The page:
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Honours: Celebrating Contributions To Health And Care


Una O'Brien, Department of Health Permanent Secretary, calls for nominations for 2015 New Year honours


Published on 20 February 2014



by Una O'Brien CB

(WireNews)

London, England

Who will you nominate?

Honours are a great way to recognise the achievements of ordinary people who do extraordinary things. Anyone can be put forward for an Honour – and anyone can nominate a person they think truly deserves this recognition.

The Department of Health is proud of all the people that work and contribute to the health and care system, and we want to champion them through the Honours system. Honours not only recognise the individual’s extraordinary achievements, they are also an inspiration to others and benefit the wider community.

Do you know someone – male, female, young or old – who goes above and beyond the call of duty every day? In the Department of Health we are looking for nominations for people who work for, volunteer or have made an outstanding contribution at any level within the health and care system.

Who do you know that fits the bill?

You could be a colleague impressed by the work of another; a member of the public seeing the impact of a nurse or midwife; a trust board wanting recognition for an outstanding volunteer or leader, or perhaps a healthcare charity that wants to acknowledge an exceptional colleague. Status or seniority isn’t important – what matters is what the person has done and the impact they have had on people’s health and care over a sustained period of time.

If they are making a positive difference in the health and care sector then we want to know about them.

The Department of Health also wants to encourage nominees from all backgrounds and would especially like to see greater numbers of women and more people from black and ethnic minorities being recognised for their achievements. Remember, the only way to ensure that all parts of the health sector are represented on any honours list is for us to receive nominations.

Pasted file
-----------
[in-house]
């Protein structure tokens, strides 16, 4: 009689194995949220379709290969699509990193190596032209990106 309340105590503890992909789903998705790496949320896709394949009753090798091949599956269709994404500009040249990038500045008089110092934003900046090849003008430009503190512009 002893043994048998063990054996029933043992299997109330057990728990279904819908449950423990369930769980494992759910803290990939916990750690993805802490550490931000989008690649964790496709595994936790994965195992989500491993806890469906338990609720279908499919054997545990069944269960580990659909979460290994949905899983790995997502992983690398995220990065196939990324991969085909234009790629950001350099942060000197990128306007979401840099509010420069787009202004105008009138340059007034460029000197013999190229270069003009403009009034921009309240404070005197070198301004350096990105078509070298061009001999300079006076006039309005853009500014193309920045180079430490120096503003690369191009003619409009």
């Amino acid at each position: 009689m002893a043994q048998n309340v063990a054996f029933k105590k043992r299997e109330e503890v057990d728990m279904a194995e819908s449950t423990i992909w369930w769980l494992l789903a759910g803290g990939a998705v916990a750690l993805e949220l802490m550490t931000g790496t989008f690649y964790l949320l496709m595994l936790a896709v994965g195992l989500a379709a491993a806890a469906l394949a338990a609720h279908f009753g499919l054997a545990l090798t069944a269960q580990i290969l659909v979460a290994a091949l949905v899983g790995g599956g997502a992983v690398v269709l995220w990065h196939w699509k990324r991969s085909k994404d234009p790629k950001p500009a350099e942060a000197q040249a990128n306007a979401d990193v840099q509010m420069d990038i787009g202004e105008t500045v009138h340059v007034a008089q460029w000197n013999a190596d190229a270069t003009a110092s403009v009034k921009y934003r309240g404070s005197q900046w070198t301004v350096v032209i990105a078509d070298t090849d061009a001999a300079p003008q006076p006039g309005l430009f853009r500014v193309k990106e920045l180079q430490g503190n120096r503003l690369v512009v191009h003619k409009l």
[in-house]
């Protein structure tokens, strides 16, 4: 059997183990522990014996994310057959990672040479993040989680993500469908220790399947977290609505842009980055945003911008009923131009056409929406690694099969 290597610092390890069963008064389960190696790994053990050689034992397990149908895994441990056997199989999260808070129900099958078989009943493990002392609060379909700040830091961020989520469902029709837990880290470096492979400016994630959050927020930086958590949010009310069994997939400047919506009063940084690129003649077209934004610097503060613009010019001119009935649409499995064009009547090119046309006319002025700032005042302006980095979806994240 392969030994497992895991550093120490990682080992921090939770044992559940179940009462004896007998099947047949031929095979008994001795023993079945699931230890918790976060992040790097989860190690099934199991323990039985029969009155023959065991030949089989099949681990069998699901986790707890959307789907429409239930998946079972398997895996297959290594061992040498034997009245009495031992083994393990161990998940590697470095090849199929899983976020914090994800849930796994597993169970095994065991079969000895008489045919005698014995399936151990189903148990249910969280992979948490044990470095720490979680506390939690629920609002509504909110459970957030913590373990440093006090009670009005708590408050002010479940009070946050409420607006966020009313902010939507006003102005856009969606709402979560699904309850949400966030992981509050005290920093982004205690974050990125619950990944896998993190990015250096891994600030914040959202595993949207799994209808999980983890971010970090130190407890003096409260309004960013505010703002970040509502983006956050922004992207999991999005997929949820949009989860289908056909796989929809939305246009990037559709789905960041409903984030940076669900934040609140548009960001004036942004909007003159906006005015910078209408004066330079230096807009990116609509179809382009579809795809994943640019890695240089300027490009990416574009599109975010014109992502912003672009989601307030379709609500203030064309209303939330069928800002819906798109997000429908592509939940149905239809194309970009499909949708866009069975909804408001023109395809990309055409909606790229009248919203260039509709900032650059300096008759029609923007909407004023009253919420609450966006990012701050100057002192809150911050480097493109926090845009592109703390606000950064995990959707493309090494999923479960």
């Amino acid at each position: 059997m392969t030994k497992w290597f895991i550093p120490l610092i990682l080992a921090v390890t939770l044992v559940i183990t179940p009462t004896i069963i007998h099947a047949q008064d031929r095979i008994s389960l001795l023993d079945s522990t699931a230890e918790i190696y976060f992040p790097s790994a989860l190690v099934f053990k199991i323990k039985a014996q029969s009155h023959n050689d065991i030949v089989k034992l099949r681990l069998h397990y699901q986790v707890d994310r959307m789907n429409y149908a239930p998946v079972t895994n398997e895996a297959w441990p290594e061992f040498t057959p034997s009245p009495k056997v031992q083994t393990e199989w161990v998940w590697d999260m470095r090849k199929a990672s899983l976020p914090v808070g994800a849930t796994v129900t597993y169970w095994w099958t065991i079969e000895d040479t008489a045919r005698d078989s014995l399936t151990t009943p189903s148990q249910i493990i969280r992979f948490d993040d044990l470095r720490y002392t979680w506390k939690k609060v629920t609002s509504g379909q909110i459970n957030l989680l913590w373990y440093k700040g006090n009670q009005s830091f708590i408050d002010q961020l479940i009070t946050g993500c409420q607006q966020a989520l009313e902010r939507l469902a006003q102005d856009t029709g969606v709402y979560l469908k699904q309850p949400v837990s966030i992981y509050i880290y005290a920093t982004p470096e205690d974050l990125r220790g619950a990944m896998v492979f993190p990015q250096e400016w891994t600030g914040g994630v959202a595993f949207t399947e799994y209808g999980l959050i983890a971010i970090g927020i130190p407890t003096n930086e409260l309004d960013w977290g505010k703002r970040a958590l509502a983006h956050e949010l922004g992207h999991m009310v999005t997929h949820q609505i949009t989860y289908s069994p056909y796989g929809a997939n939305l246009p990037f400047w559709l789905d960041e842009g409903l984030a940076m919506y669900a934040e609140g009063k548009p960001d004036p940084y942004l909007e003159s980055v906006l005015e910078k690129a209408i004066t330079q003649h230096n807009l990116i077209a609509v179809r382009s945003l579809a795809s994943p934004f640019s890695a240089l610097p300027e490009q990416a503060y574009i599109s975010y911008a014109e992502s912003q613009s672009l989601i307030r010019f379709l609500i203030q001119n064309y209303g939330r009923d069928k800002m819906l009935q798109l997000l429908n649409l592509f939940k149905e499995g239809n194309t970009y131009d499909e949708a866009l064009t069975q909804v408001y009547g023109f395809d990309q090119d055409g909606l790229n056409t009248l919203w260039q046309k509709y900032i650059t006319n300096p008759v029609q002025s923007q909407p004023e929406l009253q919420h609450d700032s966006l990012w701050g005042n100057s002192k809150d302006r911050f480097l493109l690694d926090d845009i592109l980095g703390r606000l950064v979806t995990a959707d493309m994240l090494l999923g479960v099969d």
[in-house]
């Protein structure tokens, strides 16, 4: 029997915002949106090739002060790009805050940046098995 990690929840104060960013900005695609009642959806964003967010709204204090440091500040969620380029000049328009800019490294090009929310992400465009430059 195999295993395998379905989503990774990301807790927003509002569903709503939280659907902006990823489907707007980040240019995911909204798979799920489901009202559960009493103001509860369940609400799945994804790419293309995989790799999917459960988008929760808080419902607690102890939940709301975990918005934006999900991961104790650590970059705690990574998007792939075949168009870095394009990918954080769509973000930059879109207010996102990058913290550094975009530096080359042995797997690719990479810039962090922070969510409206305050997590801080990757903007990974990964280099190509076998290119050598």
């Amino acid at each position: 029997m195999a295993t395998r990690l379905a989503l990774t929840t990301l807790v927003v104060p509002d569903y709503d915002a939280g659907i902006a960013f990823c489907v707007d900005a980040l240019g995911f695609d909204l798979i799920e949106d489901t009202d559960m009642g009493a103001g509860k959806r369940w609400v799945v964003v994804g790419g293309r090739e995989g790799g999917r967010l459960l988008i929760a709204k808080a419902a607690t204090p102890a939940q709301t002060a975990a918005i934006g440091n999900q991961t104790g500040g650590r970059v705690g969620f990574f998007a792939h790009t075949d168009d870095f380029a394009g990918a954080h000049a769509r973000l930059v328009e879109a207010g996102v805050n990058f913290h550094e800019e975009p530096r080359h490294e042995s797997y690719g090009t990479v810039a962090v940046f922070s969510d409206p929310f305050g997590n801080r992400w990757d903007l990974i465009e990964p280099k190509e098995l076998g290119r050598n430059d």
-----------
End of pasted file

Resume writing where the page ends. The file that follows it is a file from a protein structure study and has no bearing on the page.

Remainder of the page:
In recent years, the Department of Health has put forward successful nominees who were recognised right across the country. Here we highlight three people who were recognised for going that extra mile:

Allyson Kaye founded Ovarian Cancer Action in 2003 as a small trust campaigning for women with the disease. Through her dedication and tireless efforts she transformed this small local trust into the UK’s first-ever research facility, which is entirely dedicated to ovarian cancer and now houses over 40 distinguished scientists. Allyson received an MBE for her services to people with ovarian cancer.

‘It was a wonderful surprise to open the letter from the Cabinet Office and see that I had been nominated for this award.’ - Allyson Kaye MBE

Dr Theo Weston has been working in a voluntary capacity for over 20 years and has treated hundreds of road accident victims. In 1994 he set up the BEEP Fund Ltd (Birbeck Emergency Equipment for Patients) to raise money for life-saving equipment. In the last 4-5 years, he has attended more than 100 emergency call-outs per year, at any time of the day or night. Theo received an MBE for his services to victims of trauma.

‘It was a huge surprise which came totally out of the blue. You always hear about other people being recognised and never thought that it would be you.’ - Dr Theo Weston MBE

Cecily Gilbert has been involved in running the volunteer library at the Good Hope Hospital NHS Trust for over 50 years. She has spent many hours ensuring that patients have a good range of quality books available for their enjoyment. Cecily received an BEM for her services to the community.

‘I was stunned by the fantastic news.’ - Cecily Gilbert BEM

See information on how to nominate someone and nomination form.


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Posted 2014-02-20 13:36:00